Coinciding with the release of the Pediatrics Supplement on November 1, 2017, Children and Screens hosted an interdisciplinary summit with pediatric media experts, researchers, advocates, government agencies, and policymakers, on what is known and what still needs to be learned about the relationship between kids and screens. The following summarizes Supplement findings shared at the summit:
What do adolescents do with social media?
Adolescents use social media for a variety of activities, including sharing information, self-presentation, and interacting with others. Much of their interaction on these platforms is with peers from offline lives; however, depending on the affordance of the particular platform (e.g., Twitter), they may also interact with other individuals not in their offline friend network.
How have social media changed adolescents’ peer interactions?
It is certainly true that social media have led to wider social networks than before. They have also led to peer interactions that are often more immediate, exaggerated, and public. We need more longitudinal research to understand whether these wider networks provide youth with the intimacy and support they need to navigate the challenges of adolescence and emerging adulthood.
Have social media interactions made youth more lonely and depressed?
This is a complex issue, and the research suggests that for some youth, social media interactions can present risks. For instance, online bullying, often displayed through social media, is associated with more depressive symptoms than traditional bullying. Additionally, as social media are increasingly used through mobile technologies, they may result in changing sleep cycles for adolescents, which may contribute to depression. Teens who report having mobile devices in their bedrooms and leaving them on at night sleep less than those who turn them off. Lack of sleep is related to depressive symptoms, loss of memory, problems at school, motor vehicle crashes, and other serious issues.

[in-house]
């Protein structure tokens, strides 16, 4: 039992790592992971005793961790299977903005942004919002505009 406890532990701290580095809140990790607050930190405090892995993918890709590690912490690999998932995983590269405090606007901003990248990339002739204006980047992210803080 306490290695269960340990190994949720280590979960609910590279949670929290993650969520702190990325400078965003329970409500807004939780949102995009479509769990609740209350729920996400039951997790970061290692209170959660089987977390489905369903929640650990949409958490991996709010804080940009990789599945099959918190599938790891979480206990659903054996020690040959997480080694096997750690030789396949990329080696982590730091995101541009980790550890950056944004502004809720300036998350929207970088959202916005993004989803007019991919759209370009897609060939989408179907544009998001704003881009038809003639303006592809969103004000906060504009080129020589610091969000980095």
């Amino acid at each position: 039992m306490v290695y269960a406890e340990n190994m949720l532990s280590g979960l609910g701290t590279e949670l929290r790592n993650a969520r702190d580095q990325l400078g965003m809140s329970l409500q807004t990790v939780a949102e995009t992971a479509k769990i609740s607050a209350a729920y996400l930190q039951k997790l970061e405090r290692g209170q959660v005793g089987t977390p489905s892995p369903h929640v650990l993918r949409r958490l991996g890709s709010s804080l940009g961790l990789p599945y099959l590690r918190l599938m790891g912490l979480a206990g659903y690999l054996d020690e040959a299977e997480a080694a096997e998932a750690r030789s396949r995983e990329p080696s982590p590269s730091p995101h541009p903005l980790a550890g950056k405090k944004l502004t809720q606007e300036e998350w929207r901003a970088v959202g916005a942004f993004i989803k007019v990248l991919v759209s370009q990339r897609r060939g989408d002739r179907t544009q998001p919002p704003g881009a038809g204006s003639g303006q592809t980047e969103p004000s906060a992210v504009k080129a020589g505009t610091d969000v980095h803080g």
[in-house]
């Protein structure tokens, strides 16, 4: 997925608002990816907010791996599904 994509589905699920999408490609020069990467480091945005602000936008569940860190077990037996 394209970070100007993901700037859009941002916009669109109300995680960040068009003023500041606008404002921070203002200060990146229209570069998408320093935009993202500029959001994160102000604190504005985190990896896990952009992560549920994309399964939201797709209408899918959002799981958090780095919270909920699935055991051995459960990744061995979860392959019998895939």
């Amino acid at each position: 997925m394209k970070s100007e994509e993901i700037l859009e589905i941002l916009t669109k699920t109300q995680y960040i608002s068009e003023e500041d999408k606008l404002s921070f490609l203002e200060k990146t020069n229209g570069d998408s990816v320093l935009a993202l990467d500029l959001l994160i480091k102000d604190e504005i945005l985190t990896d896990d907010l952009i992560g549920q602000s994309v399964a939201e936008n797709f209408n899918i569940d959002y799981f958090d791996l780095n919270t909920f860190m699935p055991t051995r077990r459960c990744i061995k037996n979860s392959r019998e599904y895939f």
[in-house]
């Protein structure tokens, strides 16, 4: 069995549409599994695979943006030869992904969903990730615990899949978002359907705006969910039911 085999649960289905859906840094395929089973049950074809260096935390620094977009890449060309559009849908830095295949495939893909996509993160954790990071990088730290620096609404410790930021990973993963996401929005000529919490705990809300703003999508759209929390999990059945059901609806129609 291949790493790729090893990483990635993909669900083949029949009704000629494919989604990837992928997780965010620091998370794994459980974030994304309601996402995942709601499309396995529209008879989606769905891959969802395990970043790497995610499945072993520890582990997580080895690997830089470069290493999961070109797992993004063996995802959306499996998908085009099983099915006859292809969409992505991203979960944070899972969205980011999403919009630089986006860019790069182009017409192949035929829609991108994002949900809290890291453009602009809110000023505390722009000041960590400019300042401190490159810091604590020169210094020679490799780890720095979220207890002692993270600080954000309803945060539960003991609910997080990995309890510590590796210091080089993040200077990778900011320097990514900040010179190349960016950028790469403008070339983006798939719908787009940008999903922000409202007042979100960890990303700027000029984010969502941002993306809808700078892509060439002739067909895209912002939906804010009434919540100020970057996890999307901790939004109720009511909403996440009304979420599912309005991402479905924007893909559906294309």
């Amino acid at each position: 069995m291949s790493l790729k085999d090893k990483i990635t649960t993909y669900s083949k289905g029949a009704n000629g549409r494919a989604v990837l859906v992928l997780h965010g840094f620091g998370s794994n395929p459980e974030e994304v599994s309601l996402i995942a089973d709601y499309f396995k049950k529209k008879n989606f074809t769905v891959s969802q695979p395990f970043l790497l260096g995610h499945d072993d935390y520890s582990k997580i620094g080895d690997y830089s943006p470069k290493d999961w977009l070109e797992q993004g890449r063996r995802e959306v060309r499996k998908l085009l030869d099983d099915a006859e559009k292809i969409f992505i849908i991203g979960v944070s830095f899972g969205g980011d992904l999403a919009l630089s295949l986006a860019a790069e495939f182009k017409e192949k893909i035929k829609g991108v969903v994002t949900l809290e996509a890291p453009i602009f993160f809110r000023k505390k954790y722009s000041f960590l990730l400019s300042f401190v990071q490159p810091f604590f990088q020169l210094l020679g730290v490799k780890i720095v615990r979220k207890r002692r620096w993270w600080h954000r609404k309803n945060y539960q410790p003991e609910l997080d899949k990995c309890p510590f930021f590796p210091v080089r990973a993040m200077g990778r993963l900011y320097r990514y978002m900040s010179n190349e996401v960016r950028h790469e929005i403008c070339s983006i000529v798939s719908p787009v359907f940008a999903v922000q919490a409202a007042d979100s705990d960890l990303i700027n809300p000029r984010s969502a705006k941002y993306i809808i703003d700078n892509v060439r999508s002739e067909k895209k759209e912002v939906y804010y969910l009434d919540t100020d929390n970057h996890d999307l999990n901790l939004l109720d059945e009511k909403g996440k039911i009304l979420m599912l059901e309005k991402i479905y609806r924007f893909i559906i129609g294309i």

- Social media are used for a variety of activities, including sharing information, self-presentation, and interacting with others. Adolescents, who are highly attuned to peer relationships, find the social component of many of these platforms especially compelling, and majority report using them.
- Research on adolescents’ social media use suggests both benefits and costs. With regard to benefits,
research has found that when young people use social media, it helps them reach key milestones, such as creating their identities and goals and engaging with peers. By and large, today’s online environments reflect, complement, and reinforce what is happening in offline environments.
- Social media use during adolescence can have negative effects on adolescents’ health and development. Most adolescents say that social media is a positive force in their lives, but more negative effects have been documented, including cyberbullying, depression, social anxiety, and exposure to
developmentally inappropriate content. Additionally, ads for sexual content, alcohol, and other unhealthy products can easily reach children and adolescents via social media.
The analysis, conclusions, and recommendations contained in each paper are solely a product of the individual workgroup and are not the policy or opinions of, nor do they represent an endorsement by, Children and Screens: Institute of Digital Media and Child Development.